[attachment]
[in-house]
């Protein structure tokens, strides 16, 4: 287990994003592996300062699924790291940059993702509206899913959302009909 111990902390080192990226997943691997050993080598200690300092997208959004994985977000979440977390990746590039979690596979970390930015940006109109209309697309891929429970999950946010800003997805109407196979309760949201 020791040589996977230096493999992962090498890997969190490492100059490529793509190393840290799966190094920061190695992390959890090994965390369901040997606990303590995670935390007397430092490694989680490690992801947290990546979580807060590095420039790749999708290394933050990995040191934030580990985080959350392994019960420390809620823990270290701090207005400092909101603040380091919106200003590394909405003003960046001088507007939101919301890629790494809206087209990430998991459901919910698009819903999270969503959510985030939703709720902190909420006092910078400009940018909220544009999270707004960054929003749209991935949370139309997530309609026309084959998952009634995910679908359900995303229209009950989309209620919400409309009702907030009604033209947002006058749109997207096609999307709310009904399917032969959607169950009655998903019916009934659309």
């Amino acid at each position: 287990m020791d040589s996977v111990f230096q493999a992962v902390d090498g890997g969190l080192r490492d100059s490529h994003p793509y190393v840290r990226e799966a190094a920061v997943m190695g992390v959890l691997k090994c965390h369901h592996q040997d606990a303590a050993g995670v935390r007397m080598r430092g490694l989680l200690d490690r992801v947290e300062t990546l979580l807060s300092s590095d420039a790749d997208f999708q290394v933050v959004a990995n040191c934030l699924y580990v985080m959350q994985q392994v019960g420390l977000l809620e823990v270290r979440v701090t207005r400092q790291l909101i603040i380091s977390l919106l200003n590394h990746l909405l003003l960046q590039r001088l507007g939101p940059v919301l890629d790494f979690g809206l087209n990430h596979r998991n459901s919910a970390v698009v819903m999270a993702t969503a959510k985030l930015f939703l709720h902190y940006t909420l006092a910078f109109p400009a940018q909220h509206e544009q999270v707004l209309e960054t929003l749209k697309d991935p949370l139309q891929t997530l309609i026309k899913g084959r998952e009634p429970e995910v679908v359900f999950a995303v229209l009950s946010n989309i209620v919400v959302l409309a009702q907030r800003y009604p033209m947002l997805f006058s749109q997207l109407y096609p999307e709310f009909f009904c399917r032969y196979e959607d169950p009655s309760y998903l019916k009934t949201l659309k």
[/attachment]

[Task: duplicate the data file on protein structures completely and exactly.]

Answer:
[in-house]
């Protein structure tokens, strides 16, 4: 287990994003592996300062699924790291940059993702509206899913959302009909 111990902390080192990226997943691997050993080598200690300092997208959004994985977000979440977390990746590039979690596979970390930015940006109109209309697309891929429970999950946010800003997805109407196979309760949201 020791040589996977230096493999992962090498890997969190490492100059490529793509190393840290799966190094920061190695992390959890090994965390369901040997606990303590995670935390007397430092490694989680490690992801947290990546979580807060590095420039790749999708290394933050990995040191934030580990985080959350392994019960420390809620823990270290701090207005400092909101603040380091919106200003590394909405003003960046001088507007939101919301890629790494809206087209990430998991459901919910698009819903999270969503959510985030939703709720902190909420006092910078400009940018909220544009999270707004960054929003749209991935949370139309997530309609026309084959998952009634995910679908359900995303229209009950989309209620919400409309009702907030009604033209947002006058749109997207096609999307709310009904399917032969959607169950009655998903019916009934659309």
């Amino acid at each position: 287990m020791d040589s996977v111990f230096q493999a992962v902390d090498g890997g969190l080192r490492d100059s490529h994003p793509y190393v840290r990226e799966a190094a920061v997943m190695g992390v959890l691997k090994c965390h369901h592996q040997d606990a303590a050993g995670v935390r007397m080598r430092g490694l989680l200690d490690r992801v947290e300062t990546l979580l807060s300092s590095d420039a790749d997208f999708q290394v933050v959004a990995n040191c934030l699924y580990v985080m959350q994985q392994v019960g420390l977000l809620e823990v270290r979440v701090t207005r400092q790291l909101i603040i380091s977390l919106l200003n590394h990746l909405l003003l960046q590039r001088l507007g939101p940059v919301l890629d790494f979690g809206l087209n990430h596979r998991n459901s919910a970390v698009v819903m999270a993702t969503a959510k985030l930015f939703l709720h902190y940006t909420l006092a910078f109109p400009a940018q909220h509206e544009q999270v707004l209309e960054t929003l749209k697309d991935p949370l139309q891929t997530l309609i026309k899913g084959r998952e009634p429970e995910v679908v359900f999950a995303v229209l009950s946010n989309i209620v919400v959302l409309a009702q907030r800003y009604p033209m947002l997805f006058s749109q997207l109407y096609p999307e709310f009909f009904c399917r032969y196979e959607d169950p009655s309760y998903l019916k009934t949201l659309k």